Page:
By Pawit Mahasarinand
Jitti Chompee works khon movements into jazz music in his new show
At the Tokyo Performing Arts Market (TPAM) in 2012, Thai choreographer and artistic director of 18 Monkeys Dance Theatre Jitti Chompee met the Argentinean director of Teatro San Martin. They kept in touch and last September, the Thai company made its South American debut with “Monos”, in which three 18 Monkeys dancers, using the techniques and styles of classical Thai masked dance khon, collaborated with the Grammy Award-nominated jazz band Escalandrum, founded by a descendent of Tango legend Astor Piazzolla.
“It was a success. The Piazzolla family members liked this collaboration very much and have invited us to go back,” Jitti says.
“There’s also interest from the Hague. The problem is that one of the three dancers Anucha Sumaman has a full-time job at the National Theatre and his schedule may not allow for frequent tours. I was looking for a double cast and Pichet Klunchun suggested [one of his company members] Porramet Maneerat. But then I realised that each dancer has a different personality and technique so I should just recreate this work for four dancers.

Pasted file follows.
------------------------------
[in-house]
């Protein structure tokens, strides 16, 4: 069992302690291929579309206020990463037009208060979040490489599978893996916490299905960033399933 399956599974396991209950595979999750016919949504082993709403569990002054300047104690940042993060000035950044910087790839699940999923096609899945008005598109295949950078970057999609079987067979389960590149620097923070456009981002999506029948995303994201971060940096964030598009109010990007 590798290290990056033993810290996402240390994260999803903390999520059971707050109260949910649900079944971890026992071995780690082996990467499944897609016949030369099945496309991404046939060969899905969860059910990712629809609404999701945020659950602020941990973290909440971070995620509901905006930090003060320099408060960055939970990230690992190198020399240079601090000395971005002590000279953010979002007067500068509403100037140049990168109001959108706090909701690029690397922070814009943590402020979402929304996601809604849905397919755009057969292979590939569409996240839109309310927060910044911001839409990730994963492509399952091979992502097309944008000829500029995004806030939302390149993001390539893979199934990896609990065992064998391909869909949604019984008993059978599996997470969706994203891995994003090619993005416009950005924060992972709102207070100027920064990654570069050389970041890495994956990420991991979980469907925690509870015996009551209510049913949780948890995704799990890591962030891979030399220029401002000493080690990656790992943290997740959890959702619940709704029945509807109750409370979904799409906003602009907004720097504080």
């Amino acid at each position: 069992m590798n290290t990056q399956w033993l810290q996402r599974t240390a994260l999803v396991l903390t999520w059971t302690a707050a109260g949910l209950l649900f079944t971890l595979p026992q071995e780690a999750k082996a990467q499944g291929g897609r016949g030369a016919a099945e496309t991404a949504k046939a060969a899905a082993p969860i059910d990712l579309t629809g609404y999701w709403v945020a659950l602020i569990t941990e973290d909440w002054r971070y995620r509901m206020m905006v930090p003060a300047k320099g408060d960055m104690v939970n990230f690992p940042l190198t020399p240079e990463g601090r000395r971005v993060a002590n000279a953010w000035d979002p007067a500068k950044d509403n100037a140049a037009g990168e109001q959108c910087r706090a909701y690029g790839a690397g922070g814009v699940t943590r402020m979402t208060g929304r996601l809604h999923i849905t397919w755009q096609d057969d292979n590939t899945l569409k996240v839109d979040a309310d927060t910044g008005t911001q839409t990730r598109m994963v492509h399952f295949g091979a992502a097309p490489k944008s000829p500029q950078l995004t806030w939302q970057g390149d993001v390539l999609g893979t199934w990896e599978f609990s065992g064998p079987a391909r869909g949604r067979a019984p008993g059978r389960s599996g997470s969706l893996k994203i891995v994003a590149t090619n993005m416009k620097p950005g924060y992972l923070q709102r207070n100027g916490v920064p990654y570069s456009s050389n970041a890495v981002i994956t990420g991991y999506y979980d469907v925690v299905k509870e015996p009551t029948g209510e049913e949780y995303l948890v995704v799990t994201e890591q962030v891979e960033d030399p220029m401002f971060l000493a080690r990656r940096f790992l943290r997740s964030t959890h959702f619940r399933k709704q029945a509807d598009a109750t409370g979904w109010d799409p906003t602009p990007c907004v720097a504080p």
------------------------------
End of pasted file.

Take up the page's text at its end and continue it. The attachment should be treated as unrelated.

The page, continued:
“BACC has been interested in this work from the beginning and I’ve been trying to bring the full band, with seven musicians, from Buenos Aires to Bangkok. For now at least, that’s not possible. Escalandrum has granted us the right to perform with their music, which is strongly based on tango roots. But without them sharing the stage with the dancers and the stage being smaller here, it’s not the same so I decided to create a new choreography. The structure remains the same though – we’re using all four character types of khon, namely phra (the male lead), nang (the female lead), yak (demon) and ling (monkey),” Jitti explains.
“While Escalandrum’s music was the origin of this interdisciplinary and intercultural work, many parts of the new choreography are inspired by paintings, like those of the Himavanta forest, and photographs from magazines that I like. I shared these images with my four dancers and they’ve been very quick in pitching in ideas and co-creating choreography.”
In addition to Anucha and Sumaman, the cast includes long-time member of 18 Monkeys Krittin Kiatmetha and Benjamin Tardif, a Canadian dancer who not only has been trained in khon’s monkey character but also finished his master’s in the teaching of performing arts from the Ministry of Culture’s Bunditpatanasilpa Institute.
Jitti is now hoping to run a small theatre studio with a monthly programme.
“Classical Thai literature is a great resource and contemporary dance works can be new interpretations of the stories with which most of us are already familiar. This would also create job opportunities for new dance graduates,” he says/
Buenos Aires to Bangkok
“Monos” is at the 4th floor studio of BACC (BTS: National Stadium) from Friday to Sunday at 7:30pm.
Tickets are Bt800 (Bt400 for students) at (081) 814 3304.
Find out more at www.18MonkeysDanceTheatre.com and at the “18 Monkeys Dance Theatre” page on Facebook.